HafH subscribers and Kodaka Pioneer Village carry out the 3rd edition of a travel project to learn about the Great East Japan Earthquake.

The third trip of the travel project for HafH subscribers and Kodaka Pioneer Village to learn about the Great East Japan Earthquake and nuclear disaster included a visit to the East Japan Earthquake and Nuclear Disaster Memorial Museum and participation in the 3.11 Memorial event.

KabuK Style, the operator of the travel subscription service “HafH”, and Kodaka Pioneer Village (operated by the non-profit organization Pionism and Kodaka Workers’ Base Co., Ltd., represented by Tomoyuki Wada), have launched a project in collaboration with members of the “HafH Community,” who are users of HafH, to provide opportunities to learn about the current situation and issues of recovery from the Great East Japan Earthquake. Since January 2023, they have been conducting local fieldwork.

On March 11th and 12th, 2023, they conducted their third on-site fieldwork and participated in the 3.11 Memorial Event held at the Great East Japan Earthquake and Nuclear Disaster Memorial Museum.


About Kodaka Pioneer Village

Kodaka Pioneer Village is a complex facility that opened in March 2019 in the Kodaka district of Minamisoma, Fukushima Prefecture, where residents were not allowed to live for 5 years and 4 months due to the accident at the Fukushima Daiichi Nuclear Power Plant caused by the Great East Japan Earthquake.

The co-working space on site is where local and non-local “pioneers” who are working on starting businesses and community development in the town that was once abandoned, enjoy creating something new every day. The biggest feature is that contact with the local “pioneers” occurs naturally.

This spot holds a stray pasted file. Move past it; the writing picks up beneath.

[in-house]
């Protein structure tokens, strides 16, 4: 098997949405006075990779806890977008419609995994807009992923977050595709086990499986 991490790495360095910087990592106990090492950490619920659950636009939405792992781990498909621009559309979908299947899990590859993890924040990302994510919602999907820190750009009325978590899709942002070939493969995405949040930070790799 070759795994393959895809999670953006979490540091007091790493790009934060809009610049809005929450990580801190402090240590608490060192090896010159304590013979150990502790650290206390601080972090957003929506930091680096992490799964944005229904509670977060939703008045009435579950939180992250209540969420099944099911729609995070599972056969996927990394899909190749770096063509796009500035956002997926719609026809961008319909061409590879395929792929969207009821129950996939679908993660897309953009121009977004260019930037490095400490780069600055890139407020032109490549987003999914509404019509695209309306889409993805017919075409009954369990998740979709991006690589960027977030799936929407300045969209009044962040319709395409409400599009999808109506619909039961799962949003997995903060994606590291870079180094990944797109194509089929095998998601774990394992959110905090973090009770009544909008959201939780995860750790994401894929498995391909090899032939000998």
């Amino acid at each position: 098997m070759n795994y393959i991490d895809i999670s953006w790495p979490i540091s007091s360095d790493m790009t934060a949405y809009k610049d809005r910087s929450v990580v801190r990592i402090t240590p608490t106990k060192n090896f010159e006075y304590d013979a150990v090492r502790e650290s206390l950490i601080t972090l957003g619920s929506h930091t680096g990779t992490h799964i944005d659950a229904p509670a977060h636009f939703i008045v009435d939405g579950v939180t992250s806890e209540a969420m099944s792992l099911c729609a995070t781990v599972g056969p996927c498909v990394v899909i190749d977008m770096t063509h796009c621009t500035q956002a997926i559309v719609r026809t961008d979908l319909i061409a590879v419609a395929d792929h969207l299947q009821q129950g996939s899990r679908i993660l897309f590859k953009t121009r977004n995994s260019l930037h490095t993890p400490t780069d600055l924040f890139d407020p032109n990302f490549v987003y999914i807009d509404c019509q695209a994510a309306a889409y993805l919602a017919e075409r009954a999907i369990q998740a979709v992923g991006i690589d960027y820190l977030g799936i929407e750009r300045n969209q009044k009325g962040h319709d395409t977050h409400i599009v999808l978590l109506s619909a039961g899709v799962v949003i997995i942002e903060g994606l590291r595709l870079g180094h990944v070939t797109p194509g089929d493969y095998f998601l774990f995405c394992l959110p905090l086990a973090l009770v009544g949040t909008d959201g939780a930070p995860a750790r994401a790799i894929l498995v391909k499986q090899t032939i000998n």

Project Overview


To allow people to experience new aspects of travel beyond just “sightseeing” and “entertainment” through the travel subscription service “HafH”.


This project was conducted over three months from January to March 2023, and aimed to deepen understanding of the Great East Japan Earthquake through fieldwork and discussions among participants on location.

For more information on the event, please see here: http://ptix.at/2L59tB

The state of fieldwork

To learn about nuclear disasters, I visited the East Japan Earthquake and Nuclear Disaster Memorial Museum.


Participated in the 3.11 memorial event.


Fieldwork in the area that was hit by the tsunami at that time.


We participated in a market event held in Namie and Okuma towns and interacted with the local people.


Comment from Mr. Fukutaro Noguchi, Community Manager of Odaka Pioneer Village

12 years have passed since that day. This season brings about a strange feeling in me, one that seems both long and short.

For those who were directly affected by the disaster and for those who were not, each person has their own experience of 3.11. I had the opportunity to witness the emotions of the local people who were still struggling with the aftermath.

In this region, many important things were lost, and some places still have a dark shadow looming over them. However, I believe that this area is the most energetic and hopeful place in Japan, where new people, things, and initiatives continue to emerge.

I would be happy if you could visit the Fukushima coastal area not only once, but many times in the future, and experience the changes that are taking place every day.


Comment from HafH user

Although I have been living in Tohoku since the earthquake, I haven’t had many opportunities to learn about the nuclear disaster, so I thought it was a good chance to participate. Also, as a HafH Community project, I wanted to deepen conversations with various people on a common theme.

I have visited the disaster areas several times from the perspective of “tsunami damage,” but through this fieldwork, I learned and felt that there are different challenges and difficulties from the perspective of “nuclear disaster.”